What happens without net neutrality?
Free Press, an organization that is aggressive in its defense of net neutrality, compiled a timeline of net neutrality violations. These include blocking voice-over-IP services, redirecting search traffic, slowing of traffic, throttling all streaming traffic except to one specific site, and more. While net neutrality has been a term since 2003, and the current rules enforcing it were put in place in 2015, ISPs have tried to work around it for years, and sometimes succeeded, only to be caught later.
Without rules that allow the FCC to enforce net neutrality at the start, violations will have to be reported to the FTC instead, which can investigate and pursue legal action after-the-fact, but cannot preempt abuses.
The most-durable worry about a net without neutrality is the creation of “slow lanes,” where the ISP delivers traffic from some sites at normal speed, and from other sites at much slower speeds. If a site is loads too slowly, users likely won’t keep going there, so the loss of neutrality becomes a way for ISPs to force sites to pay for normal delivery or risk low traffic and eventually obsolescence. This fear was at the heart of the 2014 Internet Slowdown, a protest that asked sites to put a “loading” symbol, and then directed users to contact Congress and ask it to protect net neutrality.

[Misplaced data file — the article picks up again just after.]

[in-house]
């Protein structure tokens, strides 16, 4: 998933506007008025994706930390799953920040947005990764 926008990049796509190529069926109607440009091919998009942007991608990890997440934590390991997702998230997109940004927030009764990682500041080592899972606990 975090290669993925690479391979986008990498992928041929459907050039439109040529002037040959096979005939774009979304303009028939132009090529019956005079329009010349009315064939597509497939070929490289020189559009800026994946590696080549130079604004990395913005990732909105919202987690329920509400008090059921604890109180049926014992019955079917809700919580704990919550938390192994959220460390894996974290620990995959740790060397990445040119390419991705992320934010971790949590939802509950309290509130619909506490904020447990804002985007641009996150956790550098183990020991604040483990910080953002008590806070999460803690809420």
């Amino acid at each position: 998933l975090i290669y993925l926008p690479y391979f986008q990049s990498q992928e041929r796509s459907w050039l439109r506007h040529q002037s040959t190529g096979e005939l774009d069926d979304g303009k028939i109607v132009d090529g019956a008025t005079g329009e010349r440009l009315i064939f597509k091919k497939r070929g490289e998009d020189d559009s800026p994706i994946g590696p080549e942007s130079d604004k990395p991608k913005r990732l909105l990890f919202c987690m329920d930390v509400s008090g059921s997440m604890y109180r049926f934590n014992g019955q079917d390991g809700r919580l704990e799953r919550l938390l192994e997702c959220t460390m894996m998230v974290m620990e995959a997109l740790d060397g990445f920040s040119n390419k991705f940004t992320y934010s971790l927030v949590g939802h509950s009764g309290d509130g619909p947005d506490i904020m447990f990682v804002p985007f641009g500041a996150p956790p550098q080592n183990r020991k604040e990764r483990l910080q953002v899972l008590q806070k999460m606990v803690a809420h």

We need not look only to protest for evidence of a what happens without Net neutrality. In December 2016, the FCC reported it was investigating AT&T for a Sponsored Data program, that exempted AT&T affiliate video from customer’s data limits but applied those limits to other data. On January 11th, 2017, the FCC reported a similar investigation into Verizon’s “FreeBee Data 360” program. In both cases, the internet providers made a choice for their customers: Use the video services we like at a discount, or pay full price for other data. That’s antithetical to the principles of net neutrality, and shortly before leaving his post, then-FCC chairman Tom Wheeler sent a letter to prominent senators, informing them of the state of play in the investigations and thanking them for unwavering support of an open internet.